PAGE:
Map of Life

Scientists Develop 'Map Of Life' Showing Where Undiscovered Animals Likely Live

Generally, when we think of maps, we think of images that show us known locations. But a new scientific effort has created a speculative map. It charts the areas where researchers expect undiscovered species are living today. It is hoped that this information can be used in conservation efforts.

We are losing species at an alarming rate.

MOL | Global Species Diversity Priority - Mammals

We are currently in a biodiversity crisis. Current extinction rates are 1,700 times higher than before human existence. The direct cause of the rate of extinction is human action. Specifically, human land occupation has had devastating effects on local animal populations. It is a bigger cause of extinction than even climate change.

We actually do not know much about the species living today.

MOL | Discovery Potential - Mammailia

Most living species are currently undiscovered. It is estimated that we have only identified 13 to 18% of the living species on Earth. This new map was created because the researchers feared that we may lose the species before we discover them.

Science Alert reported that the researchers worry that, "Without inclusion in conservation decision-making and international commitments, these [undiscovered] species and their functions may be forever lost in ignorance."

Some species are easier to find than others.

MOL | Richness and Rarity

"We tend to discover the 'obvious" first and the 'obscure' later," Mario Moura, the lead author, explained in a statement. "We need more funding for taxonomists to find the remaining undiscovered species."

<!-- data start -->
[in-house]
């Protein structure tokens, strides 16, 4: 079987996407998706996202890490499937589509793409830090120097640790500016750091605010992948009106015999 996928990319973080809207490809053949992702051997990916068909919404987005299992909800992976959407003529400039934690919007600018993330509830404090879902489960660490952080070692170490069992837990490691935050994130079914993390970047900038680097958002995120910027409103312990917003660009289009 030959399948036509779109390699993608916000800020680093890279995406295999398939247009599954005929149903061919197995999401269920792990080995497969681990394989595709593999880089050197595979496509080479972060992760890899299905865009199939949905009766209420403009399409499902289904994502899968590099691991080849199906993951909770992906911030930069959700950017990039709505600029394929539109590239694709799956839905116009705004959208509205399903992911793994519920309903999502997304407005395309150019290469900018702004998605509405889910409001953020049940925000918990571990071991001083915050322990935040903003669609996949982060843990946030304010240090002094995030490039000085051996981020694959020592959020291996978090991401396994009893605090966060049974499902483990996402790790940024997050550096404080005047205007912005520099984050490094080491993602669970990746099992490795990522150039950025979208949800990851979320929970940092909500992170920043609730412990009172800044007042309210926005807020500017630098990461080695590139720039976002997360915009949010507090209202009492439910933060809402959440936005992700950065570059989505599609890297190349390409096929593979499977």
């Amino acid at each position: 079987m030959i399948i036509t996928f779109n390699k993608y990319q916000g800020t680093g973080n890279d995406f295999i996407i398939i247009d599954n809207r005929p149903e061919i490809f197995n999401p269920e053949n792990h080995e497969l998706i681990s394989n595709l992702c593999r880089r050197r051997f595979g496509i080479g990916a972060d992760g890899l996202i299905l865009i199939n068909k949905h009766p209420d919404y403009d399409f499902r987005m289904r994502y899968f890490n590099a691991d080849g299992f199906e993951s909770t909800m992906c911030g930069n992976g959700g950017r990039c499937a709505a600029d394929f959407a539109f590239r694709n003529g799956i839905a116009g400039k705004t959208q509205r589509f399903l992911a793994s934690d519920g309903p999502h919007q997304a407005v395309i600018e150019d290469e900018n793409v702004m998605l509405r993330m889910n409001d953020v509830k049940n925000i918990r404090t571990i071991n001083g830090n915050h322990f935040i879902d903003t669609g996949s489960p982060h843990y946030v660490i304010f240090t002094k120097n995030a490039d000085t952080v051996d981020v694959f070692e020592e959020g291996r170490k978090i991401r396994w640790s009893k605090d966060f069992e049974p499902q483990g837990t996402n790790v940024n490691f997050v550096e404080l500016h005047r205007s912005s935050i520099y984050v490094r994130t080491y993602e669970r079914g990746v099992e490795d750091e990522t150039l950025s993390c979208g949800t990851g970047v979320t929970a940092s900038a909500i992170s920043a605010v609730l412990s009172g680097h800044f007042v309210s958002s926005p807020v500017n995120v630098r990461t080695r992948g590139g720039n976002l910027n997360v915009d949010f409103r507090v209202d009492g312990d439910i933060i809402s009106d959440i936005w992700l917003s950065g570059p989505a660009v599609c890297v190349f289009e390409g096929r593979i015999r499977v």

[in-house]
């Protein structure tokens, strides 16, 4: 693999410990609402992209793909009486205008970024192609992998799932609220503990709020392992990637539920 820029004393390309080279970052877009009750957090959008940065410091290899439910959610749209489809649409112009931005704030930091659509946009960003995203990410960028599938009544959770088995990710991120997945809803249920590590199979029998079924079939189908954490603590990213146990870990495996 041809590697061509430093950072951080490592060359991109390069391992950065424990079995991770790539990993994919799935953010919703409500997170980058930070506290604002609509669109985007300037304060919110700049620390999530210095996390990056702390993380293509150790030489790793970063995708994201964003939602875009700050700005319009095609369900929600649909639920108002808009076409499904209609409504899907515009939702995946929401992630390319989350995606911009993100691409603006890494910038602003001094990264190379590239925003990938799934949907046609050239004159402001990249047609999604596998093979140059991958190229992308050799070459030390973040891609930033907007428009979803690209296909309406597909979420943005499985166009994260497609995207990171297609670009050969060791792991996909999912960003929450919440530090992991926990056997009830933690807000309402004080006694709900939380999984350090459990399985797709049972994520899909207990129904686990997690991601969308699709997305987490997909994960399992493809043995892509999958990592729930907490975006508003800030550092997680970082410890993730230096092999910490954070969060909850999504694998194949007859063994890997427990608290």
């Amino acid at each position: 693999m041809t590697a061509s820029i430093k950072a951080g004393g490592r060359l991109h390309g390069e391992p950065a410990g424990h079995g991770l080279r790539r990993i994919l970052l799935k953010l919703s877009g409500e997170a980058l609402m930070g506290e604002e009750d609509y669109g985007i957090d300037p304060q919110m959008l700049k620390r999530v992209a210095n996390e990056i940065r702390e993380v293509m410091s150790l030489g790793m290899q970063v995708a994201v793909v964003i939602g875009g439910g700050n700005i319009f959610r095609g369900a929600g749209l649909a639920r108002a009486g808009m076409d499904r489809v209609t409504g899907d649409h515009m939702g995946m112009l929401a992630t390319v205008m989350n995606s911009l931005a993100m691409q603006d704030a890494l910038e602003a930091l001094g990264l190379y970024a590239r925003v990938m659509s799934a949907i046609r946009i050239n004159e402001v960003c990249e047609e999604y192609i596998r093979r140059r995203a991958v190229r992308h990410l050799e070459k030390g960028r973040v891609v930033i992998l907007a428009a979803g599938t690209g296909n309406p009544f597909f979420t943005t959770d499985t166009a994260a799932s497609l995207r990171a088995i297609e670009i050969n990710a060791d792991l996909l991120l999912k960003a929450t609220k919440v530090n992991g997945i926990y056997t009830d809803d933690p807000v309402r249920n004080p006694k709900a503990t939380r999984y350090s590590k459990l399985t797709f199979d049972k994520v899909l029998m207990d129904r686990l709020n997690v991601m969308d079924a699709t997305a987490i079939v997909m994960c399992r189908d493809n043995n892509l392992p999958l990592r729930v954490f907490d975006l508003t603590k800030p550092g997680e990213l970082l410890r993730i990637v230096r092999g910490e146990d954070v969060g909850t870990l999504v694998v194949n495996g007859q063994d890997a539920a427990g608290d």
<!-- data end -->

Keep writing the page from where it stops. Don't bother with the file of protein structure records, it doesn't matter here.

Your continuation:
For example, scientists cataloged emus, a large bird in Australia, in 1790 shortly after they first traveled to that area. However, we did not have scientific descriptions of Brachycephalus guarani, a small frog in Brazil, until 2012. Smaller elusive species are harder to find. Thus, it is suspected that there are currently many undiscovered amphibians to this day.

The map predicts where undiscovered species are likely.

MOL | Discovery Potential - Amphibia

Some types of animals are more elusive than others. They could be smaller in size, live in harder to access areas, or have small geographical ranges. But there are biological, environmental, and sociological factors that are associated with such elusive animals.

For example, known large animals are unlikely to have cousins we do not know about. But small animals that have evaded us for some time are likely to have many genetic relatives that are similarly evasive. The map pinpoints the likely hotspots where we will find them.

The map has already identified places of interest.

MOL | Species Richness - Birds

Brazil, Indonesia, Madagascar, and Colombia are expected to be full of undiscovered creatures. These places have moist broadleaf tropical forests, which are associated with elusive animals. By highlighting the potential for discovery in these areas, researchers hope it will encourage investment in researching these environments. We must invest in discovering the biodiversity of these areas before these discoveries are lost forever.

h/t: Science Alert

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